John Paul Mac Isaac, the computer repairman at the center of a reported Biden family scandal, has closed his Wilmington, Delaware, computer repair shop amid purported death threats.
Mac Isaac previously claimed he had a laptop computer and hard drive containing information about former Vice President Joe Biden's son, Hunter, and his international business dealings with Ukraine.
For his part, the elder Biden said the allegations were a "desperate campaign to smear me and my family," but did not confirm whether the laptop belonged to his son.
What are the details?
According to the Delaware News Journal, a "closed" sign now appears in the window of Mac Isaac's shop.
His attorney, Brian Della Rocca, told the outlet that his client closed up shop after he received several death threats. He has not elaborated on Mac Isaac's whereabouts at the time of this reporting, though a neighbor told the outlet that Mac Isaac left town.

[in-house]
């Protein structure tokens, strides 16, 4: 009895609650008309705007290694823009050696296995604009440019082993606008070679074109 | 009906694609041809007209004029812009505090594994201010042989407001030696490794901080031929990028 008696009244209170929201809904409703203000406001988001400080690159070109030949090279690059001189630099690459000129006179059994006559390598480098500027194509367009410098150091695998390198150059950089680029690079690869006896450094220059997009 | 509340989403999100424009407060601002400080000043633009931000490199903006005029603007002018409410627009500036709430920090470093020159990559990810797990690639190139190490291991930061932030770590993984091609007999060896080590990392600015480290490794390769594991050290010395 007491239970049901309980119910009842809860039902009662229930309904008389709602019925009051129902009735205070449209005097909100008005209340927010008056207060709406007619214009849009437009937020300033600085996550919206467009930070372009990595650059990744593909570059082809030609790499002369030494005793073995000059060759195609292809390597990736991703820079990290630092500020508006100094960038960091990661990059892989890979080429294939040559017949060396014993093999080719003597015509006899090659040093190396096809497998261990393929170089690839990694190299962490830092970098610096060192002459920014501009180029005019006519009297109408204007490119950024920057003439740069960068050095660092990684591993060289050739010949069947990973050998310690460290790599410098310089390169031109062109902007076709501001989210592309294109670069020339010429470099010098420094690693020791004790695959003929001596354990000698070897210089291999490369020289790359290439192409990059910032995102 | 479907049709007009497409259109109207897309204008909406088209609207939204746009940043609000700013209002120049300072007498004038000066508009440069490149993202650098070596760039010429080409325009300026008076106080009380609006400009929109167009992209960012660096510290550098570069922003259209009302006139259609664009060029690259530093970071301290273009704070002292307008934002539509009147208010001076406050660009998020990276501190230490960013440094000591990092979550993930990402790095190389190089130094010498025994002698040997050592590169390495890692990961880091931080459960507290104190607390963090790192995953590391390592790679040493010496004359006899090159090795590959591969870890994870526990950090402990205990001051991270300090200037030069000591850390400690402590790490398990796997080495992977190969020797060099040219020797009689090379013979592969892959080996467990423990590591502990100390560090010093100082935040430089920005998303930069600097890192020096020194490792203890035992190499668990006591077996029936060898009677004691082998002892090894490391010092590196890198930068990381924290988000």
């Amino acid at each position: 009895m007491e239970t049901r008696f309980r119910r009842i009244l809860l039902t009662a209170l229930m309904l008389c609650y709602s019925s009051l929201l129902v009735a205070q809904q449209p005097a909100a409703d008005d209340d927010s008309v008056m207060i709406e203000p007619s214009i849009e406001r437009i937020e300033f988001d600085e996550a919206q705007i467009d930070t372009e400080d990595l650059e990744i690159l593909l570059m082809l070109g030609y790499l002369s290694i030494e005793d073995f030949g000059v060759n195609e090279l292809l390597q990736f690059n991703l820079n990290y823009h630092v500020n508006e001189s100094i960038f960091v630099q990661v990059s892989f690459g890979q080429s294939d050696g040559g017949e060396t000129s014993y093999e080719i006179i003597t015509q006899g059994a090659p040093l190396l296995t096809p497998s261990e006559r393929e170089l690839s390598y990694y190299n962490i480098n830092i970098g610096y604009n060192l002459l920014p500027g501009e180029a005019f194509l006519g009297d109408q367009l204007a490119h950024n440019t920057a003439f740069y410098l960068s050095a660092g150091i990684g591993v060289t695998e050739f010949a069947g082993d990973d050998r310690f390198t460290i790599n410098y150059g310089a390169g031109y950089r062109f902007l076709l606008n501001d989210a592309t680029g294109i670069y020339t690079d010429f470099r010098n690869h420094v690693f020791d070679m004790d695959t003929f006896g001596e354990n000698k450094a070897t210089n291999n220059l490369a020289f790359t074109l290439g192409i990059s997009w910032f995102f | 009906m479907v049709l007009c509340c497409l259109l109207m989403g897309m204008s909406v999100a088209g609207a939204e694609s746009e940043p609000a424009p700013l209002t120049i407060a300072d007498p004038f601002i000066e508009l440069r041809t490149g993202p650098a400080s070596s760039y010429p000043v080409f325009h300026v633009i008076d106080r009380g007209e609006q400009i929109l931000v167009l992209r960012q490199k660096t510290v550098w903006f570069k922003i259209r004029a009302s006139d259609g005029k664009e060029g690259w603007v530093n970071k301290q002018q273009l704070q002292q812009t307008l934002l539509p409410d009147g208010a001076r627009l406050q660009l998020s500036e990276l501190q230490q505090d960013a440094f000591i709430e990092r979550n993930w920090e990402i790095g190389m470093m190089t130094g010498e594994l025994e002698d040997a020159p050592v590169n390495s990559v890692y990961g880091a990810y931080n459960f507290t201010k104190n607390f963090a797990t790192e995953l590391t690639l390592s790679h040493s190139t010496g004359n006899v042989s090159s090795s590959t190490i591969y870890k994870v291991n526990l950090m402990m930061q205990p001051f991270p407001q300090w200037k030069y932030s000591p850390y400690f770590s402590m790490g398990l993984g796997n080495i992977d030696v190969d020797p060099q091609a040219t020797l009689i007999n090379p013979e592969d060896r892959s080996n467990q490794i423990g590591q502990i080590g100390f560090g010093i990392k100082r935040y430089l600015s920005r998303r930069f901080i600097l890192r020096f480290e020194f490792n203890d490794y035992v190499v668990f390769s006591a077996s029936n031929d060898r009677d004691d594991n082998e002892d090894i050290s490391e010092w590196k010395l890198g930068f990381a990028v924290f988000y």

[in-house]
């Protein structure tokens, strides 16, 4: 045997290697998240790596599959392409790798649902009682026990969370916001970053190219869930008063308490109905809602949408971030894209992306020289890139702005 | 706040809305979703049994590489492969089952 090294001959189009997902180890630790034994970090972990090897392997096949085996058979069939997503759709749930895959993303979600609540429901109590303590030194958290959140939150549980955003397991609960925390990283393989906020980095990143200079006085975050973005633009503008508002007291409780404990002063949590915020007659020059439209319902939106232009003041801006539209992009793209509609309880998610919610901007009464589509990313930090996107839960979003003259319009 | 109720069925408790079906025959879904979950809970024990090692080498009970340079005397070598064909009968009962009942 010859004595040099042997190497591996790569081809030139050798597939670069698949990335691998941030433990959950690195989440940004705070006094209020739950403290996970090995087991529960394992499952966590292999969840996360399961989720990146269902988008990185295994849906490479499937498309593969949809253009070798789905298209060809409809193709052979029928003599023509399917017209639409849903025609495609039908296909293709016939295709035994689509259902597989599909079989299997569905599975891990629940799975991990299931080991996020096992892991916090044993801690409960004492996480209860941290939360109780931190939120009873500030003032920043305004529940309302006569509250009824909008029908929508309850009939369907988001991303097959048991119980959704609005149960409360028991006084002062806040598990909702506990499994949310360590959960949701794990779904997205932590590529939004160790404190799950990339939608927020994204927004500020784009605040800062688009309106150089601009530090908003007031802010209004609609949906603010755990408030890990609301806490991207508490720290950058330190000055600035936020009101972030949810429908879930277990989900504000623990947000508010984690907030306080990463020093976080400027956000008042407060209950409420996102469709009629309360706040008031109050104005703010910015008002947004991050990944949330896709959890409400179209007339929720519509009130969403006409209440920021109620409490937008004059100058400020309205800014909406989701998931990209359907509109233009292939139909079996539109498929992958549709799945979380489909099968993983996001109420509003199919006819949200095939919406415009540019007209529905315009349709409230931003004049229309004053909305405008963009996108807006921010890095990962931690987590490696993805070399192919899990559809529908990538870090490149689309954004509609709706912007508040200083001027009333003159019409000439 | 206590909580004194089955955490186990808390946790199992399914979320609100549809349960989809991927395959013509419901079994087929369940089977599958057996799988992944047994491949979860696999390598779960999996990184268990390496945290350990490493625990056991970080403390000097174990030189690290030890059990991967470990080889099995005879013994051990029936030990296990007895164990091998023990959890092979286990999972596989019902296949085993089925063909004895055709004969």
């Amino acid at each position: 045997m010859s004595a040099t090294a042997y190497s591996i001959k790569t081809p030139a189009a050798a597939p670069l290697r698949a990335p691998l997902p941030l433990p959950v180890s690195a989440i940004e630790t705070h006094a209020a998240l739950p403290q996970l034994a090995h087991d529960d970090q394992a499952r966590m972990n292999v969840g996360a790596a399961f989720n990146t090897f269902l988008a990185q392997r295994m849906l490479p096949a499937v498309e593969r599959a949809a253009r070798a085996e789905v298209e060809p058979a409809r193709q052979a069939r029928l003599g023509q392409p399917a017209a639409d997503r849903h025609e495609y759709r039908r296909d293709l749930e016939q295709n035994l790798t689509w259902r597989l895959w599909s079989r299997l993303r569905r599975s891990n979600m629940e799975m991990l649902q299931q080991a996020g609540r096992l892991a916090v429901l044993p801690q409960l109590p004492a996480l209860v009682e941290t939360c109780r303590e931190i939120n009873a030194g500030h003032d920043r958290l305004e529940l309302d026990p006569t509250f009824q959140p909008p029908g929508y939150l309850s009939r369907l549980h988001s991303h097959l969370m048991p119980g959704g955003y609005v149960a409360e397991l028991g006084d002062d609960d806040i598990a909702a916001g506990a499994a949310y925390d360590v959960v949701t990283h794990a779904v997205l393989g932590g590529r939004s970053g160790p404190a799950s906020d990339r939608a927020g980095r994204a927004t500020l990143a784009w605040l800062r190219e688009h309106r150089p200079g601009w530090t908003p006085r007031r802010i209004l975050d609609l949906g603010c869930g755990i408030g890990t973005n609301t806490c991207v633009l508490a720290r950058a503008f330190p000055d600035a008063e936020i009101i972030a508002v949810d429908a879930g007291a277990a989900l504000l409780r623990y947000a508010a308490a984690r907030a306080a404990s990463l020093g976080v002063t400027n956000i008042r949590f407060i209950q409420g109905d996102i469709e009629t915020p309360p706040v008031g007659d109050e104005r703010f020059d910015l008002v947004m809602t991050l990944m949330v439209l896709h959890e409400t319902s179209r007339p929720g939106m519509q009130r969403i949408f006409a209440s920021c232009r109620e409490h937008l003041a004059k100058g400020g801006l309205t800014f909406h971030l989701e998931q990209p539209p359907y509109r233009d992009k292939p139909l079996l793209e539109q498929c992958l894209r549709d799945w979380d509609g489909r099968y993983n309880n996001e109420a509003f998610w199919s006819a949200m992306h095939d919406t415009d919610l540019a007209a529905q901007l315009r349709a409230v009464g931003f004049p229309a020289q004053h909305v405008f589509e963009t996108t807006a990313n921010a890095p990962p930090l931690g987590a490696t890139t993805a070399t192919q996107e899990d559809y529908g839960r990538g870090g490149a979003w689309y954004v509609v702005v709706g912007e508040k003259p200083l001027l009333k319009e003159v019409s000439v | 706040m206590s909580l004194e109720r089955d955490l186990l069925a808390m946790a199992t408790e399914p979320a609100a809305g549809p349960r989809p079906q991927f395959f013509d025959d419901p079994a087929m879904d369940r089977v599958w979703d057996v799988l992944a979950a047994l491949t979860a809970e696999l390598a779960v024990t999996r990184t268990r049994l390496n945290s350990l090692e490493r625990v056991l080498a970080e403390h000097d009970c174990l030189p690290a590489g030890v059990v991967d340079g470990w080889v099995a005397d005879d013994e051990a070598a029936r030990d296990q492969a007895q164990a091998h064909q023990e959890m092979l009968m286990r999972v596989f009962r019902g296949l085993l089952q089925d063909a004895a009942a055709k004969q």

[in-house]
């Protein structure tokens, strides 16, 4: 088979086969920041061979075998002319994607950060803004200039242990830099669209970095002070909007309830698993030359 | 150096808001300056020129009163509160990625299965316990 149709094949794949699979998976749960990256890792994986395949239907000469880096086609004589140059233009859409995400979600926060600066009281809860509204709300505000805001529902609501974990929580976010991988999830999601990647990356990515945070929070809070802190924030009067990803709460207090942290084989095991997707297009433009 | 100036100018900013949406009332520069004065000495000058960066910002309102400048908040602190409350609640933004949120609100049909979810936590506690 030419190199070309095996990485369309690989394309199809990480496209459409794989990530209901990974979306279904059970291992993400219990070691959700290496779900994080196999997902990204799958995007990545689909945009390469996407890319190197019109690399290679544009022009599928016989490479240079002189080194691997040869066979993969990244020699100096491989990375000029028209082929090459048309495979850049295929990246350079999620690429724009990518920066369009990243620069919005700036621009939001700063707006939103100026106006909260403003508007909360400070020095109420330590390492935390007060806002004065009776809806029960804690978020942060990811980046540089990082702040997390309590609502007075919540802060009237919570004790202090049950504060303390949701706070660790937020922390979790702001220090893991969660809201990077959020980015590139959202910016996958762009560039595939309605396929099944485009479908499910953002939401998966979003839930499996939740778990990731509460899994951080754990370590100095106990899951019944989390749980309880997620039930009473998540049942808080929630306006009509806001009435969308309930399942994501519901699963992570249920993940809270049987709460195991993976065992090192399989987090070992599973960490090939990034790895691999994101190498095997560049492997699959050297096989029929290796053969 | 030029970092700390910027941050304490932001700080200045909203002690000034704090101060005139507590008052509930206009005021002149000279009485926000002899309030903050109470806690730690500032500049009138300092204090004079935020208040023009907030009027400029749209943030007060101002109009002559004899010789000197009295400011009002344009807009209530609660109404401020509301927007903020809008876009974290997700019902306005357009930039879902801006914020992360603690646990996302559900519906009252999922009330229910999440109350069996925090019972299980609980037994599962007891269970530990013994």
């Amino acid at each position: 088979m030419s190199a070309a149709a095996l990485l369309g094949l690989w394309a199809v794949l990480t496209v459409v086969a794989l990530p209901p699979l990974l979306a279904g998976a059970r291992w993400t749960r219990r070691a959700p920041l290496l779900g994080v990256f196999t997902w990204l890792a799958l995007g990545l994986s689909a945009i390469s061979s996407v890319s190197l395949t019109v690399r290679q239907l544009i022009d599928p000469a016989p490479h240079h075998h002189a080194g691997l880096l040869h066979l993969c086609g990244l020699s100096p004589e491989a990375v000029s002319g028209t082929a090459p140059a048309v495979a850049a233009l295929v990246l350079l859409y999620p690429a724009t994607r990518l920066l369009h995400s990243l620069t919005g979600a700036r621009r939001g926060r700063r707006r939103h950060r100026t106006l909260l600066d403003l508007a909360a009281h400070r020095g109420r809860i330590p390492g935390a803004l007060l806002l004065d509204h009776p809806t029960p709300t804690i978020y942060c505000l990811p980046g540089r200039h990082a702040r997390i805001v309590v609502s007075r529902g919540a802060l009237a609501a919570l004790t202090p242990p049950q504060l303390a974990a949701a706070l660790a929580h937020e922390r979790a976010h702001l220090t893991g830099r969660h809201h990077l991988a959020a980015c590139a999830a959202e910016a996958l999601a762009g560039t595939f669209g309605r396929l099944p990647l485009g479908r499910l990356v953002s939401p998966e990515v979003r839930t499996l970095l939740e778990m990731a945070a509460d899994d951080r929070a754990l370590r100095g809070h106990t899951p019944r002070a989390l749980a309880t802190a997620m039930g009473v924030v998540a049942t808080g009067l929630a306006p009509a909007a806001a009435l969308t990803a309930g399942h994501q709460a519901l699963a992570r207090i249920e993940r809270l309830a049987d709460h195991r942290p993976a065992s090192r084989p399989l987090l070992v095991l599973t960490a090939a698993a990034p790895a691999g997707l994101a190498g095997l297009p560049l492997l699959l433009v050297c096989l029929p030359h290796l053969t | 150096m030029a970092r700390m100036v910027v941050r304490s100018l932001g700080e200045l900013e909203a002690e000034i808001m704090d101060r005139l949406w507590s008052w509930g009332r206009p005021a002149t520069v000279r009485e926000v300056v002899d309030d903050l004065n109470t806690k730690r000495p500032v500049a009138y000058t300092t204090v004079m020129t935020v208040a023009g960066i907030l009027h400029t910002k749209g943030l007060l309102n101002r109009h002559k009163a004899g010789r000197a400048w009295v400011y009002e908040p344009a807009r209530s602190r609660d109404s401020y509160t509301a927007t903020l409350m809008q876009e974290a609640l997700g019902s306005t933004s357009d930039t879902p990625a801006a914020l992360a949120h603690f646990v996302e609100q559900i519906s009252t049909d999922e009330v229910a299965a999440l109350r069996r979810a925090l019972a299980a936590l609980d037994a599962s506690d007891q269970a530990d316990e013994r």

In October, Mac Isaac said that he retained a copy of the hard drive's contents because he "feared he would be killed by people who 'work for [Joe] Biden' and having it was 'protection.'"
Della Rocca told the outlet that he did not believe his client would be involved in any potential lawsuits or investigations related to the laptop.
The outlet noted that Della Rocca "said his office has spoken in recent weeks with Wilmington FBI agents and with Delaware's Assistant United States Attorney Leslie Wolf" but that he "declined to describe the nature of the conversations."
"I've been in touch with federal law enforcement, yes," he told the outlet.
Neither the U.S. Attorney's Office in Delaware nor the Federal Bureau of Investigation commented when approached by the outlet for remarks on the allegations.
In October, the New York Post reported that Mac Isaac was asked to repair a computer that reportedly contained a variety of nefarious and possibly incriminating emails and photos appearing to confirm that a secret meeting between the former vice president and a top Burisma executive had taken place.
He later told Fox News, "I just don't know what to say, or what I'm allowed to say. I know that I saw, I saw stuff — and I was concerned. I was concerned that somebody might want to come looking for this stuff eventually — and I wanted it out of my shop."